The rustic stone fireplace designs featured here are the focal points of a treasure-trove of Adirondack
retreats. Located in the beautiful Adirondack Mountain region of Upstate New York, these extraordinary examples
span a period of more than a century.
Though monumental in scale, their rugged surrounds and crackling fires epitomize the "cozy and comfortable"
stone hearth. Oozing with welcoming warmth, they provide a perfect spot for family and friends to gather
Adirondack-Inspired Stone Hearth
The late 1860s ushered in the era of what has come to be known as Adirondack Great Camp architecture. Sprawling wilderness compounds consisting of numerous rustic buildings were built for wealthy American capitalists -- a practice that would continue, uninterrupted, for more than 60 years.
Dotting the Adirondack Mountain region's lush green forests and shorelines along its pristine lakes, streams and rivers, the Great Camps featured picturesque buildings crafted from a variety of natural materials such as native stone. In addition to hand-hewn logs -- both peeled and unpeeled (with bark left on) -- Adirondack siding options included wooden shingles, tree bark, wavy wood, and board and batten . . . to provide contrast and texture. Tree branches and twigs were frequently used on porches and gables to further enhance the rustic look and feel.
"Zigfield Lodge," pictured above, was built for investment
banker and philanthropist Jules Bache (1861-1944)
The two rustic stone fireplaces that follow are at Great Camp Sagamore Lodge . . . a rustic retreat built in 1895-1897 by camp designer and developer William West Durant. Purchased by Alfred Gwynne Vanderbilt in 1900, Sagamore Camp was subsequently expanded and enhanced. Designated a National Historic Landmark in May, 2000, it is currently open to the public.
The majestic stone fireplace pictured at right is located in the compound's "Playhouse." Pictured below is one
of the historic main lodge's stone surrounds.
The quaint and cozy room that follows is part of "Camp Moss Rock," designed in the 1930s by architect William Distin. Anchoring the room is a large rustic stone fireplace surround with a timber mantel shelf supported by wooden corbels.
The monumental "walk-in" fireplace pictured below is one of two massive stone hearths at opposite ends of an equally monumental living room in the main lodge at "Camp Topridge." Constructed in the 1920s for cereal heiress Marjorie Merriweather Post, this 68 building complex is the grande dame of Adirondack Great Camps. It was designed by architect Theodore Blake, along with master builder Benjamin Muncil.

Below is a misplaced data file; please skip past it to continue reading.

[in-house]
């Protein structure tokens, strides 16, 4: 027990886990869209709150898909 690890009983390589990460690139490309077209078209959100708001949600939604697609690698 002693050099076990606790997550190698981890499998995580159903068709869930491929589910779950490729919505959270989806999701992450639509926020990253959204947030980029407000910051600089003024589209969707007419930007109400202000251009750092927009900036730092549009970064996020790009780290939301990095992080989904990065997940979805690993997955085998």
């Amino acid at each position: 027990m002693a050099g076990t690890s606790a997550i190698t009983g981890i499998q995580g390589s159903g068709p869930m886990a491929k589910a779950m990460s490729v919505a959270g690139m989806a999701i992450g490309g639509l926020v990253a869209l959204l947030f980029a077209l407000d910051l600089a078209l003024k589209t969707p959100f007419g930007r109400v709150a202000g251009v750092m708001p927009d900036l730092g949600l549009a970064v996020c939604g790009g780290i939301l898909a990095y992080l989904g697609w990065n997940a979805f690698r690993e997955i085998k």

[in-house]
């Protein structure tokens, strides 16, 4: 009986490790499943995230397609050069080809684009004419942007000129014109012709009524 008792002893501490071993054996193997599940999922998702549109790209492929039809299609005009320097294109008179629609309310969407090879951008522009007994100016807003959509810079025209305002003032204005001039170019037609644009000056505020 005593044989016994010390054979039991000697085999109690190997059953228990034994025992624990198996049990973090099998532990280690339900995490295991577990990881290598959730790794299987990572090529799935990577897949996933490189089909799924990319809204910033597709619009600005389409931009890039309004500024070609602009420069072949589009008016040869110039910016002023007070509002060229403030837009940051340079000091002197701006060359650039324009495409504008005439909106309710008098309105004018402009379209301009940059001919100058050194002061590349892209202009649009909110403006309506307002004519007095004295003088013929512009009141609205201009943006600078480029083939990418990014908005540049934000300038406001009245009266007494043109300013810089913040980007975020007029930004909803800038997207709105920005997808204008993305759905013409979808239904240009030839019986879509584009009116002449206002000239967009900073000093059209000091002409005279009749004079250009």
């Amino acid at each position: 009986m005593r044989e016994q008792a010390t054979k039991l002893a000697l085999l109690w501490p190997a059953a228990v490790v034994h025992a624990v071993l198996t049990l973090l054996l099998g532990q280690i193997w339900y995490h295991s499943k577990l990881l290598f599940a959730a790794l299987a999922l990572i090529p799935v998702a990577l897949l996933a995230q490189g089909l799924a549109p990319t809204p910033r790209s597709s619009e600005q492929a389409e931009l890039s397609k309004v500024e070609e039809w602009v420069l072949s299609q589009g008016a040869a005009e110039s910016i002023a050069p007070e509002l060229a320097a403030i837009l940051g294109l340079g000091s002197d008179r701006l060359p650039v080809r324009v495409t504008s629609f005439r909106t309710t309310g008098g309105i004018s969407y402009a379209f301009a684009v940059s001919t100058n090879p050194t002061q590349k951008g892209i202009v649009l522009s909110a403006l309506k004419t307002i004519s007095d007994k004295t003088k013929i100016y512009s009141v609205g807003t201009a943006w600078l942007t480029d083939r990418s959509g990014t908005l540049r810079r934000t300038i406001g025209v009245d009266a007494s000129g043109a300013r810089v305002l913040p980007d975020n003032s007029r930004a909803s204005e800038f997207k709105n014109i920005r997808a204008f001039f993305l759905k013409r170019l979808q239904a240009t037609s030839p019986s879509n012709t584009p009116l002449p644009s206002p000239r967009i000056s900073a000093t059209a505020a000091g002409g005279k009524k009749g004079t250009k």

Following are 2 rustic rock fireplaces at the Lake Placid Lodge, a luxury Adirondack hotel and resort. Built in 1882 as a private retreat made of stone and shingles with twig-framed porches, it was converted to a hotel in 1946.
However, a disastrous fire in 2005 destroyed the camp. Rising like a phoenix from the ashes, a stunning new Main Lodge was subsequently built that includes 50 handcrafted fireplace surrounds.
Pictured above, right, is a beautiful rustic stone hearth that extends from floor to ceiling and features meticulous detailing. The striking room pictured below includes a cozy corner fireplace and an Adirondack Style bed created by local artisans.
Since the 1990s, Adirondack architecture has enjoyed a booming resurgence of interest. Original Great Camp
buildings are being restored and new structures are frequently springing up.
A soaring rustic stone fireplace anchors the great room of a rambling guest cabin at "Camp John Brown." The
cabin, itself, as well as a variety of additional picturesque structures in the compound, were designed by Michael
Bird of Adirondack Design.
Striking vertical logs line the interior walls . . . capped with a band of horizontally
stacked logs. Piercing this band are several diamond shaped windows -- a trademark of Michael's designs.
The stunning fireplace surround pictured at right almost screams "Adirondack Style!" Beautifully designed and built using multi-colored granite stones around an arched firebox opening, it features a rustic birch log mantel shelf. Rising from mantel shelf to ceiling is a finely crafted overmantel made of white birch logs and bark.
Photo Credit (right): Roger Wade Studio
The Adirondack retreat pictured below features a striking wraparound porch with a rustic stone fireplace. Mimi McMakin of Kemble Interiors, along with her husband, Leigh, designed it as a getaway for their own personal use. Adding contrast and a splash of color to the stone hearth are comfy overstuffed chairs with scarlet red upholstery.
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